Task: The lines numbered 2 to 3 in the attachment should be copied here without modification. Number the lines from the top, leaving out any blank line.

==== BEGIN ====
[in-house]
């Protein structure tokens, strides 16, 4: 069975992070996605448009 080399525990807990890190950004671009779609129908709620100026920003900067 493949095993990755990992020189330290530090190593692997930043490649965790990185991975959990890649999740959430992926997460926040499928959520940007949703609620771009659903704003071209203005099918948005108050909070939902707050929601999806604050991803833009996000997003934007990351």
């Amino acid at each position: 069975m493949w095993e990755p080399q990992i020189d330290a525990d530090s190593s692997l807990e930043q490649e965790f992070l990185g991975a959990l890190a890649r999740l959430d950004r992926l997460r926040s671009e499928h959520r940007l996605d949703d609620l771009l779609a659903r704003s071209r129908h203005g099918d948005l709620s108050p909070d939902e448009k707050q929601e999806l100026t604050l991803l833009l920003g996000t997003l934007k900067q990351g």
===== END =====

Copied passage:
């Protein structure tokens, strides 16, 4: 069975992070996605448009 080399525990807990890190950004671009779609129908709620100026920003900067 493949095993990755990992020189330290530090190593692997930043490649965790990185991975959990890649999740959430992926997460926040499928959520940007949703609620771009659903704003071209203005099918948005108050909070939902707050929601999806604050991803833009996000997003934007990351």
């Amino acid at each position: 069975m493949w095993e990755p080399q990992i020189d330290a525990d530090s190593s692997l807990e930043q490649e965790f992070l990185g991975a959990l890190a890649r999740l959430d950004r992926l997460r926040s671009e499928h959520r940007l996605d949703d609620l771009l779609a659903r704003s071209r129908h203005g099918d948005l709620s108050p909070d939902e448009k707050q929601e999806l100026t604050l991803l833009l920003g996000t997003l934007k900067q990351g």